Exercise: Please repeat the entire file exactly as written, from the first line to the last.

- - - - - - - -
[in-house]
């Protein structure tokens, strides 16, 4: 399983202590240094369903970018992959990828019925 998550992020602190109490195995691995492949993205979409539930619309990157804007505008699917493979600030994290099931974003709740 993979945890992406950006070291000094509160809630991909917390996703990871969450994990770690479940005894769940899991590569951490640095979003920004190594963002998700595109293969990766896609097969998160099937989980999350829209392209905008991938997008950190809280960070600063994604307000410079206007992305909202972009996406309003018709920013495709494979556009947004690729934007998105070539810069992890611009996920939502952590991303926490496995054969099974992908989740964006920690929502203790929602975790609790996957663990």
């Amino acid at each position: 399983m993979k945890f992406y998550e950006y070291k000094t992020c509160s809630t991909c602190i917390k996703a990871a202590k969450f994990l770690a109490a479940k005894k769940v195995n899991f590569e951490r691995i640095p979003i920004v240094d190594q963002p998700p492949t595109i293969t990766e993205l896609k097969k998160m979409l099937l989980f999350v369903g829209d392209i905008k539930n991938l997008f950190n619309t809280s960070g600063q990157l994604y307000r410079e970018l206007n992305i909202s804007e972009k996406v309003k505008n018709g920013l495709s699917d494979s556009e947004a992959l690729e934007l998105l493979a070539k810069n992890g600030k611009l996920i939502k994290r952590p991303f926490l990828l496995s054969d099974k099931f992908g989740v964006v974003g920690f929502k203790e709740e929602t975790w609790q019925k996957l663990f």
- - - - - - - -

[in-house]
């Protein structure tokens, strides 16, 4: 399983202590240094369903970018992959990828019925 998550992020602190109490195995691995492949993205979409539930619309990157804007505008699917493979600030994290099931974003709740 993979945890992406950006070291000094509160809630991909917390996703990871969450994990770690479940005894769940899991590569951490640095979003920004190594963002998700595109293969990766896609097969998160099937989980999350829209392209905008991938997008950190809280960070600063994604307000410079206007992305909202972009996406309003018709920013495709494979556009947004690729934007998105070539810069992890611009996920939502952590991303926490496995054969099974992908989740964006920690929502203790929602975790609790996957663990």
């Amino acid at each position: 399983m993979k945890f992406y998550e950006y070291k000094t992020c509160s809630t991909c602190i917390k996703a990871a202590k969450f994990l770690a109490a479940k005894k769940v195995n899991f590569e951490r691995i640095p979003i920004v240094d190594q963002p998700p492949t595109i293969t990766e993205l896609k097969k998160m979409l099937l989980f999350v369903g829209d392209i905008k539930n991938l997008f950190n619309t809280s960070g600063q990157l994604y307000r410079e970018l206007n992305i909202s804007e972009k996406v309003k505008n018709g920013l495709s699917d494979s556009e947004a992959l690729e934007l998105l493979a070539k810069n992890g600030k611009l996920i939502k994290r952590p991303f926490l990828l496995s054969d099974k099931f992908g989740v964006v974003g920690f929502k203790e709740e929602t975790w609790q019925k996957l663990f």